Honda Civic 1.8 ES

When it comes to visual impact, few cars can match the Civic

  • The Honda is the most practical choice of these four; most legroom in this test; handling is agile and sure-footed.
  • some drivers find the speedometer is obscured by the wheel; steering is a little short on feedback.

When it comes to visual impact, few cars can match the Civic. Even two years after its launch, the mould-breaking design still catches the eye. Thanks to the concealed rear door handles and rising waistline, it looks like a coupé, and is the sportiest of the four models on test.

The same stylish design makes its way into the superb cabin. The funky dash has a futuristic feel, while all of the controls, including the high-placed gearlever, are within easy reach of the steering wheel. Minor gripes include the driver’s seat being slightly too high, while rear visibility is hampered by the mid-level tailgate spoiler. But overall it’s an attractive, well thought-out interior.

It’s practical, too. The rear seats fold flat and the doors, although rather small, open wide to aid access. Once inside, it’s dark – the large C-pillars make you feel hemmed in, and headroom is a bit tight for tall passengers. Yet the Civic offers bags of legroom, while the boot is the largest on test, thanks in part to the extra underfloor storage.

There are no complaints about the engine. It’s the least powerful unit here, but is free revving and never becomes coarse. Despite being heavier than the more powerful 308, the Civic posted the best 0-60mph time, at 8.5 seconds, plus it was the most economical and has the lowest emissions.

In terms of handling, there’s little to choose between the Honda and Ford. Both are incredibly composed and enjoyable, whether eating up motorway miles or tackling country lanes.

Our mid-spec Civic ES is practically the same price as the Focus, but it comes slightly better equipped, with climate control, rain-sensing wipers and cruise control all standard.


Price: £16,330Model tested: Honda Civic 1.8 ESChart position: 1WHY: Thanks to its excellent dynamics and practical interior, the Civic is our current class champ.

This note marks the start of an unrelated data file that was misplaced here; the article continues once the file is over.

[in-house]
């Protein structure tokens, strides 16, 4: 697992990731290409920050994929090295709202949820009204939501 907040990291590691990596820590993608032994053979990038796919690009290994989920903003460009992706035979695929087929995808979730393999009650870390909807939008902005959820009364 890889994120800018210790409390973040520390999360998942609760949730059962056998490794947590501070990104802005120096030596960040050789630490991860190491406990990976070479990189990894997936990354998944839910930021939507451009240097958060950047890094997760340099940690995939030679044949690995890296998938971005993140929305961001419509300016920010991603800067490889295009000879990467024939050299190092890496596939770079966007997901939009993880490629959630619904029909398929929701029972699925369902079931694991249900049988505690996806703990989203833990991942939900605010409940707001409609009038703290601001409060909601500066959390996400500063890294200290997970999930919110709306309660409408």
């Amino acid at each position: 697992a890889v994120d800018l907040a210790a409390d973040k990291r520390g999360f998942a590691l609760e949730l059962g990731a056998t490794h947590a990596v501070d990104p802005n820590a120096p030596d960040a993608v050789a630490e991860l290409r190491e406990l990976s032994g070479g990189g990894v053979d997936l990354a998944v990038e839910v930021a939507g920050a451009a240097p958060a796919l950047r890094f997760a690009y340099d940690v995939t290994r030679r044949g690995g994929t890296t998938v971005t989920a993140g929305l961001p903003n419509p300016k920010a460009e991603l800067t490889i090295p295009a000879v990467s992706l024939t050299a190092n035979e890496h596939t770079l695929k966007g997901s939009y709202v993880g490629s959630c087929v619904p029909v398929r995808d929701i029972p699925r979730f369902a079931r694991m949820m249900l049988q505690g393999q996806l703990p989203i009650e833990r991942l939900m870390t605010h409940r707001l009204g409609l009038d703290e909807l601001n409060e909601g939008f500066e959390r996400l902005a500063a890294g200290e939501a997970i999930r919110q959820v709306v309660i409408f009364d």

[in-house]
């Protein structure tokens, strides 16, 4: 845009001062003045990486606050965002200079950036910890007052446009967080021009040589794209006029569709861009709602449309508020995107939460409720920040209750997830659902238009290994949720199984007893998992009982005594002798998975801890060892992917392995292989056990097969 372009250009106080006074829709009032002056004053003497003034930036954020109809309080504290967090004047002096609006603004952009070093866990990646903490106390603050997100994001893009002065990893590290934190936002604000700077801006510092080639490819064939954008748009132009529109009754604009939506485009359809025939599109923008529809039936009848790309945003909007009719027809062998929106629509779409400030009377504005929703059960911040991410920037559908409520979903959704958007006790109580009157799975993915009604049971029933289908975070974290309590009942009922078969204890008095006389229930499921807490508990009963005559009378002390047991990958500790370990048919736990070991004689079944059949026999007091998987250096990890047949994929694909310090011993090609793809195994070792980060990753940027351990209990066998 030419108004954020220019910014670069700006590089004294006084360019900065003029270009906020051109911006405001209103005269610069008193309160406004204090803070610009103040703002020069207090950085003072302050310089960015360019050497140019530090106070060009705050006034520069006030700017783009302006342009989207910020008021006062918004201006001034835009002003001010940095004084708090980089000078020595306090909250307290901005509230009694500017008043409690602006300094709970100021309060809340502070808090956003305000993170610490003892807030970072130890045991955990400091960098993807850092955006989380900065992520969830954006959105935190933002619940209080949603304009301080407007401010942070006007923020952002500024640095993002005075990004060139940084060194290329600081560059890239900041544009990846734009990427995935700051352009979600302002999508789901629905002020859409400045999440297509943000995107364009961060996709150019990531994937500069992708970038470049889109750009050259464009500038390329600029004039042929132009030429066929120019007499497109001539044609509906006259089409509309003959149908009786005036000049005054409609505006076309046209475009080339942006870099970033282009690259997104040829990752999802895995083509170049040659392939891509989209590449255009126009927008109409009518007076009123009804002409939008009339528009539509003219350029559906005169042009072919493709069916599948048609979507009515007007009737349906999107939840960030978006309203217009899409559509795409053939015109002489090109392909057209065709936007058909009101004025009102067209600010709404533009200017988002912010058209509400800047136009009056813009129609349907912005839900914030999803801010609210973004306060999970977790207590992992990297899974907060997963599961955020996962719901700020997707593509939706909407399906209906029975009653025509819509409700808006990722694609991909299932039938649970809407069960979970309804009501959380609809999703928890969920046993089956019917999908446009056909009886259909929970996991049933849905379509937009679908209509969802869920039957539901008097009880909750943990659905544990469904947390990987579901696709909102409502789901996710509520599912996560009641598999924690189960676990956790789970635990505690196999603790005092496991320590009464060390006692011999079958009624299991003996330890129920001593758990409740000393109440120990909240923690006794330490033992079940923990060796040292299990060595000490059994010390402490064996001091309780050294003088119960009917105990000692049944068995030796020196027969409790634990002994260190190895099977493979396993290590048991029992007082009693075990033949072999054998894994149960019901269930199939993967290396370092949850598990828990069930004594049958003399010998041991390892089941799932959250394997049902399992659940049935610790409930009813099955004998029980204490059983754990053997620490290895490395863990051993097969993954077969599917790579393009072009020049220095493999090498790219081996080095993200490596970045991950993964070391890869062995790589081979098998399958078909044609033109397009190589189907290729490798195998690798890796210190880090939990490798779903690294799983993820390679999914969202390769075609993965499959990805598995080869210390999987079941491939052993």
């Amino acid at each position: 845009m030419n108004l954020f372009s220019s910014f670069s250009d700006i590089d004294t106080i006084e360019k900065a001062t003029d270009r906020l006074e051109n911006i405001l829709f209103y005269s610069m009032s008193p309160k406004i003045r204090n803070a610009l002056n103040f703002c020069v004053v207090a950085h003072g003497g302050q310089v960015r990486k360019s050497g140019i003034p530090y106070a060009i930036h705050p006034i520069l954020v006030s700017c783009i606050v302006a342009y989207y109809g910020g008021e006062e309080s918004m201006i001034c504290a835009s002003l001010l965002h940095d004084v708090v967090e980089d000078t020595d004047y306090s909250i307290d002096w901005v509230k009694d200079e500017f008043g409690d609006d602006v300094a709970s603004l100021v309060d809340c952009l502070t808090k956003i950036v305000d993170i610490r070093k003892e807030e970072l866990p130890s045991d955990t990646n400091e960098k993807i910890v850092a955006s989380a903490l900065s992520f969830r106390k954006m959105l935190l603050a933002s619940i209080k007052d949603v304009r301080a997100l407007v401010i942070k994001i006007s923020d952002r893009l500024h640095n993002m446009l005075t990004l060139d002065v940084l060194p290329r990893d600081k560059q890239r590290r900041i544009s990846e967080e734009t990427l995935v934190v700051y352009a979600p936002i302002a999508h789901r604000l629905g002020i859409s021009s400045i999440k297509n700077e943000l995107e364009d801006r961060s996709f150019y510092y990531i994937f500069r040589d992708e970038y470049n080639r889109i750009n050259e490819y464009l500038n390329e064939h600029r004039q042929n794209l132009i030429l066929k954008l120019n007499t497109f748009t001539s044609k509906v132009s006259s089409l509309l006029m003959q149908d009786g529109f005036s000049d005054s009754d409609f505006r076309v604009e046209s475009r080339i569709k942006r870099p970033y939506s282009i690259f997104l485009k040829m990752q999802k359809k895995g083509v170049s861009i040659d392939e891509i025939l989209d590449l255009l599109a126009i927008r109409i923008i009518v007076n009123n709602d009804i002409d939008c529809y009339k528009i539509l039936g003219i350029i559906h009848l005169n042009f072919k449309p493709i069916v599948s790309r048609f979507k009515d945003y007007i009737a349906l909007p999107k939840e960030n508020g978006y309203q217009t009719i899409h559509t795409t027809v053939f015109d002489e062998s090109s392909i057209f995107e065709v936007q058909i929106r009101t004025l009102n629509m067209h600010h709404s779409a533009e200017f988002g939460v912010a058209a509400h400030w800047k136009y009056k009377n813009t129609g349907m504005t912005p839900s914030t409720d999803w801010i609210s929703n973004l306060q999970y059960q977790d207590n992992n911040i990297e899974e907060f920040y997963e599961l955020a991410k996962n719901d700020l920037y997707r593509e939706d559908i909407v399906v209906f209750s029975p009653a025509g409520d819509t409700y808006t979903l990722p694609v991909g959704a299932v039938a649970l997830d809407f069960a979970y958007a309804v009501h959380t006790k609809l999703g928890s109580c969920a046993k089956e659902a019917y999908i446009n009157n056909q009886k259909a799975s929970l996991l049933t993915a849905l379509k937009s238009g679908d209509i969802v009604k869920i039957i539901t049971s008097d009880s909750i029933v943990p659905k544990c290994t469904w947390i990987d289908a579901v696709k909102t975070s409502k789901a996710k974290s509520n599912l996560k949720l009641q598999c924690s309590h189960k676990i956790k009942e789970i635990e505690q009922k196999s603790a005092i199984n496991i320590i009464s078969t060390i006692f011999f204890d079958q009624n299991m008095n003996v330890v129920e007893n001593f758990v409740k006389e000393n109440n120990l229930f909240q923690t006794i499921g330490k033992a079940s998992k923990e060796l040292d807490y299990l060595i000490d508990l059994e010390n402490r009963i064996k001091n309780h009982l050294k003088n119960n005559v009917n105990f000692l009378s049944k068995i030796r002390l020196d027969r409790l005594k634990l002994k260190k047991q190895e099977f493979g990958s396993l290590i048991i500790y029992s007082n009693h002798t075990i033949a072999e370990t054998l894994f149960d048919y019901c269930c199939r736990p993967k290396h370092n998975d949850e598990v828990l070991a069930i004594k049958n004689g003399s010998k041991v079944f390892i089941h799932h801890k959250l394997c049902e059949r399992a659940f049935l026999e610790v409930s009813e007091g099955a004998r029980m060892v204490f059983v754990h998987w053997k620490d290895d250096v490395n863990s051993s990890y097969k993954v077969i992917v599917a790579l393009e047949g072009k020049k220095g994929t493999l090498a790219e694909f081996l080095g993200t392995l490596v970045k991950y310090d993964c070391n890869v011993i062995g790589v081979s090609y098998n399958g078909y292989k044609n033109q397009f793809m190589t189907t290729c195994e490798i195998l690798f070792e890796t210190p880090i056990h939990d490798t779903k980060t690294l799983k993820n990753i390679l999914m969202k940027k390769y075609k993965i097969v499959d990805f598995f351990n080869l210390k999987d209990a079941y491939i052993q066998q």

AS the Civic proves, Honda’s i-VTEC units are highly efficient. We achieved 36.5mpg. Yet the 50-litre tank means it has the shortest range, at 401 miles.


Need more persuasion to buy a Honda? The Civic retains 50.6 per cent of its original cost, meaning it loses £2,785 less than the Focus over three years.


Honda could teach its rivals a thing or two about service. It came home in a superb second in the Driver Power dealer poll. Three services on the Civic cost £560.


the Civic puts out the least CO2, at 152g/km, so it qualifies for the 17 per cent tax group. Lower-band owners shell out £611 a year – £106 less than the Ford.

Most Popular

Top 10 best hybrid cars to buy 2022
Best hybrid cars - header image
Hybrid cars

Top 10 best hybrid cars to buy 2022

Hybrid power is the way forward if the car industry is to be believed so we've found the top 10 best hybrid cars to buy now...
2 Jan 2022
New Jeep Renegade and Compass e-Hybrids revealed
Jeep Renegade and Compass e-Hybrids

New Jeep Renegade and Compass e-Hybrids revealed

Jeep adds conventional hybrid power to Renegade and Compass line-ups, on sale in UK now
20 Jan 2022
New 2022 Land Rover Defender 130 revealed in patent images
Land Rover Defender 130
Land Rover Defender

New 2022 Land Rover Defender 130 revealed in patent images

Stretched Land Rover Defender 130 eight-seater leaked in patent images, showcasing design in full
21 Jan 2022